Results from ophthalmology/rheumatology clinic treating uveitis
Reviewed by Samantha Habhab, MD; and Xihui Lin, MD
A dual approach to managing uveitis with simultaneous evaluations by ophthalmologists and rheumatologists resulted in improvements in visual acuity (VA) after 6 months and favorable improvements in oral steroid needs and adherence to steroid-sparing immunomodulatory therapy (IMT), according to Samantha Habhab, MD, a resident in ophthalmology at Kresge Eye Institute, Wayne State University School of Medicine, Detroit.
Uveitis is managed medically with topical and systemic steroids and steroid-sparing IMT, but these patients require a multidisciplinary approach with both an ophthalmologist and rheumatologist to monitor systemic disease activity and tolerance to systemic therapy.
A concern with this separate management approach is the frequent evaluations required, which often result in poor communication between providers and poor patient follow-up.
The Kresge Eye Institute took a step forward in the management of this patient population with the establishment in July 2018 of an outpatient combined ophthalmology/rheumatology uveitis clinic under the leadership of Xihui Lin, MD, and Ilyes Benchaala, MD, which is perhaps one of the first such clinics in the country.
Lin is an ophthalmologist and Benchaala is a rheumatologist at Kresge Eye Institute.
Habhab and associates conducted a retrospective cohort study to evaluate the 6-month outcomes using the combined clinic scenario.
The primary outcomes were the best-corrected visual acuity (BCVA), level of inflammation, and achievement of target-dose steroid therapy and IMT.
Patients with uveitis were included who had been evaluated 6 months before the initial visit to the combined uveitis clinic and then compared with 6 months after the initial combined clinic visit.
The targeted dose of steroid use was 7.5 mg/day or lower; the targeted doses of IMT were methotrexate more than 15 mg/week, mycophenolate mofetil (CellCept; Genentech) exceeding 2 g daily, azathioprine exceeding 150 mg daily, and all other IMT at any dose.
Eighty-five patients (64.6% women; average age, 52.7 years) were included in the study. The uveitis types were panuveitis in 47.1%, anterior uveitis in 22.4%, posterior uveitis in 18.8%, scleritis in 8.2%, and intermediate uveitis in 3.5%.
Most cases (37.5%) were idiopathic. Sarcoidosis and rheumatoid arthritis were associated with the highest prevalence of noninfectious uveitis in 16.5% and 12.9% of cases, respectively, followed by fewer cases of human leukocyte antigen B27, multiple sclerosis, Vogt-Koyanagi-Harada disease, systemic lupus erythematosus, juvenile idiopathic arthritis, and Behçet disease.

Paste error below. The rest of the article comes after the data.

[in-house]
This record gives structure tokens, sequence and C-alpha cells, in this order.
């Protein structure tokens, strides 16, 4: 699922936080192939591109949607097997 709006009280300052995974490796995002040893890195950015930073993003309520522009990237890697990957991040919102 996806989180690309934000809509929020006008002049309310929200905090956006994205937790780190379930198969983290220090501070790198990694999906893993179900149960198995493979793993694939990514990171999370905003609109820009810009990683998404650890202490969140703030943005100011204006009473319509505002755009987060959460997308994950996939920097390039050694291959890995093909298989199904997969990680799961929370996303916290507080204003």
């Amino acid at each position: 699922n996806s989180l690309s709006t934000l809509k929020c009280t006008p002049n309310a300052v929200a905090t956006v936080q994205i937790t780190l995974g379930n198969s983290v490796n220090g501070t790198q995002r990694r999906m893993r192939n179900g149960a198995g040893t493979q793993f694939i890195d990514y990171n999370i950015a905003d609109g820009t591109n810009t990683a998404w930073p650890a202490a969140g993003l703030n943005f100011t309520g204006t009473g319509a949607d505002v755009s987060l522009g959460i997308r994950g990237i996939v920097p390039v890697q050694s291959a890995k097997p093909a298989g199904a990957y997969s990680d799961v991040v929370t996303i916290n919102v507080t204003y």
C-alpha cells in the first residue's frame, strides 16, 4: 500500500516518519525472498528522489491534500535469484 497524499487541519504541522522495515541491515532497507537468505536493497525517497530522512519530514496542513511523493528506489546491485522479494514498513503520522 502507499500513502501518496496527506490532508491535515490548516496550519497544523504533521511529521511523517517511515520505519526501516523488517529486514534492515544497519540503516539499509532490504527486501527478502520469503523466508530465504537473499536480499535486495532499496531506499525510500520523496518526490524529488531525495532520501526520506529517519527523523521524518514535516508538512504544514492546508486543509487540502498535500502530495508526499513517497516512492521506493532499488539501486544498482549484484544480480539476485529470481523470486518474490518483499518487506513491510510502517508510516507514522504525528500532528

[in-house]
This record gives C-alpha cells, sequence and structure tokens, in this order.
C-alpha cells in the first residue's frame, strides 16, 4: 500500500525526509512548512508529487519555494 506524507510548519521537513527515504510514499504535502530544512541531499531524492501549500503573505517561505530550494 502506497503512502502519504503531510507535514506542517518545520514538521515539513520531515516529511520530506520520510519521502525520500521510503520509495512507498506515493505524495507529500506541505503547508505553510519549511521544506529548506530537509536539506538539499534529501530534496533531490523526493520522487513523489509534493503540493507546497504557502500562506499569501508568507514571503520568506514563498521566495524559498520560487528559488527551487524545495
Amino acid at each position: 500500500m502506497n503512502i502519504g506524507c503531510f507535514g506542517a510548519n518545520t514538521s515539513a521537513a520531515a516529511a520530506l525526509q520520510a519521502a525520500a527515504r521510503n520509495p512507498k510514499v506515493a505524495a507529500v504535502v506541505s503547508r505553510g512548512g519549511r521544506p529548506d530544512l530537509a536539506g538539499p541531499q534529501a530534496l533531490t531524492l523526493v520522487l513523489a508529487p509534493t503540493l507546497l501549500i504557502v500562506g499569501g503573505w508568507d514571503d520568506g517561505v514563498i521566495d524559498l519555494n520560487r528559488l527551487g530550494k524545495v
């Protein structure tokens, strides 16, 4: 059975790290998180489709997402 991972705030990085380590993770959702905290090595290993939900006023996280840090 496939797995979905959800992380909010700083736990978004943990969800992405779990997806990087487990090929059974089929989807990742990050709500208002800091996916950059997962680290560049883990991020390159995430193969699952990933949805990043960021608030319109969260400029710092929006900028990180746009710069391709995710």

Tuberculosis (5.9%) and syphilis and toxoplasmosis (3.5% each) were associated with infectious uveitis.
Habhab reported that the VA improved significantly (P = .002) from 0.61 logMAR before the combined clinic was established to 0.50 logMAR at 6 months after management in the combined uveitis clinic.
The investigators observed a decreasing nonsignificant trend in anterior chamber cells from 6 months before to 6 months after combined clinic establishment.
Anterior chamber flare showed a significant (P = .0002) decline from 0.57 to 0.23 at the later time point. The degree of vitreous haze remained stable, with a slight nonsignificant trend toward increased haze at the later time point.
The use of oral steroids decreased significantly (P = .008) from 77.5% to 59.5% following combined clinic establishment. The rate of use of IMT increased from 38.6% to 55.2% at the later date.
The use of steroids at a daily dose of 7.5 mg or less increased to 79.1% of patients; the use of IMT also increased to 87.5% of patients at the targeted dose.
“Our data showed that the establishment of a combined uveitis clinic led to significant improvement in VA after 6 months and favorable improvements in oral steroid requirements and steroid-sparing therapy adherence,” Habhab said. “Aside from anterior chamber flare, the level of inflammation did not appear to change significantly when we compared the 6-month data before the clinic was established with that 6 months after the clinic was established.”
Habhab concluded that the study highlighted the benefits of collaborative, simultaneous care between ophthalmologists and rheumatologists and the potential for improved outcomes in patients with uveitis.
“Future directions include a longer follow-up period, which would allow better assessment of outcome after a longer duration of therapy,” she said.
Samantha Habhab, MD
This article is adapted from Habhab’s presentation at the American Academy of Ophthalmology’s 2020 virtual annual meeting. She has no financial interest in this subject matter.